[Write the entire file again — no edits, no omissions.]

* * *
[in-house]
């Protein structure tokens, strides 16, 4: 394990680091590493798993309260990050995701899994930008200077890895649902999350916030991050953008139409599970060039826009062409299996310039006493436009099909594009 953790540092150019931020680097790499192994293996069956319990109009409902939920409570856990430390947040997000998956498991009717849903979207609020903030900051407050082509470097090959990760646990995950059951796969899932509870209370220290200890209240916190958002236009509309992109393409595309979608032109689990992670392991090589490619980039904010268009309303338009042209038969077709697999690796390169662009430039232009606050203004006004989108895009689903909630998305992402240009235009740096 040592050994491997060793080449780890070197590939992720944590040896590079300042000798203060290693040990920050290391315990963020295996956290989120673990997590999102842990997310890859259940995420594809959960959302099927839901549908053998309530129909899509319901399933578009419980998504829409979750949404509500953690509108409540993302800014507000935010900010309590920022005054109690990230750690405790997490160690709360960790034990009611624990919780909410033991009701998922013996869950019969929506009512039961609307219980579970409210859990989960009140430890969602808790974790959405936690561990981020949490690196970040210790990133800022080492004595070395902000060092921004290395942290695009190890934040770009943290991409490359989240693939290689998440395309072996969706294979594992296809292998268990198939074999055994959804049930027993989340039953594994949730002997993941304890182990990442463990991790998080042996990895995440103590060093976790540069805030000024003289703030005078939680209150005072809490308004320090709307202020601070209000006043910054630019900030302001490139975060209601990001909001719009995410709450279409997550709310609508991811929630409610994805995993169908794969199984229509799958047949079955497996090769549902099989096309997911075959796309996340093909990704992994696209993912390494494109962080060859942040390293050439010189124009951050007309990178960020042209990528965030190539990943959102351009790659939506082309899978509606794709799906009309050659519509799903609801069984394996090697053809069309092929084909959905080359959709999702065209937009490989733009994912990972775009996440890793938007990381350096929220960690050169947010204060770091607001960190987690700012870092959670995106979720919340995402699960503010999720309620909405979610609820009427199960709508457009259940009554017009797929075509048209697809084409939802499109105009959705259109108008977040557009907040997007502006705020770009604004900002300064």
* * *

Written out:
[in-house]
């Protein structure tokens, strides 16, 4: 394990680091590493798993309260990050995701899994930008200077890895649902999350916030991050953008139409599970060039826009062409299996310039006493436009099909594009 953790540092150019931020680097790499192994293996069956319990109009409902939920409570856990430390947040997000998956498991009717849903979207609020903030900051407050082509470097090959990760646990995950059951796969899932509870209370220290200890209240916190958002236009509309992109393409595309979608032109689990992670392991090589490619980039904010268009309303338009042209038969077709697999690796390169662009430039232009606050203004006004989108895009689903909630998305992402240009235009740096 040592050994491997060793080449780890070197590939992720944590040896590079300042000798203060290693040990920050290391315990963020295996956290989120673990997590999102842990997310890859259940995420594809959960959302099927839901549908053998309530129909899509319901399933578009419980998504829409979750949404509500953690509108409540993302800014507000935010900010309590920022005054109690990230750690405790997490160690709360960790034990009611624990919780909410033991009701998922013996869950019969929506009512039961609307219980579970409210859990989960009140430890969602808790974790959405936690561990981020949490690196970040210790990133800022080492004595070395902000060092921004290395942290695009190890934040770009943290991409490359989240693939290689998440395309072996969706294979594992296809292998268990198939074999055994959804049930027993989340039953594994949730002997993941304890182990990442463990991790998080042996990895995440103590060093976790540069805030000024003289703030005078939680209150005072809490308004320090709307202020601070209000006043910054630019900030302001490139975060209601990001909001719009995410709450279409997550709310609508991811929630409610994805995993169908794969199984229509799958047949079955497996090769549902099989096309997911075959796309996340093909990704992994696209993912390494494109962080060859942040390293050439010189124009951050007309990178960020042209990528965030190539990943959102351009790659939506082309899978509606794709799906009309050659519509799903609801069984394996090697053809069309092929084909959905080359959709999702065209937009490989733009994912990972775009996440890793938007990381350096929220960690050169947010204060770091607001960190987690700012870092959670995106979720919340995402699960503010999720309620909405979610609820009427199960709508457009259940009554017009797929075509048209697809084409939802499109105009959705259109108008977040557009907040997007502006705020770009604004900002300064």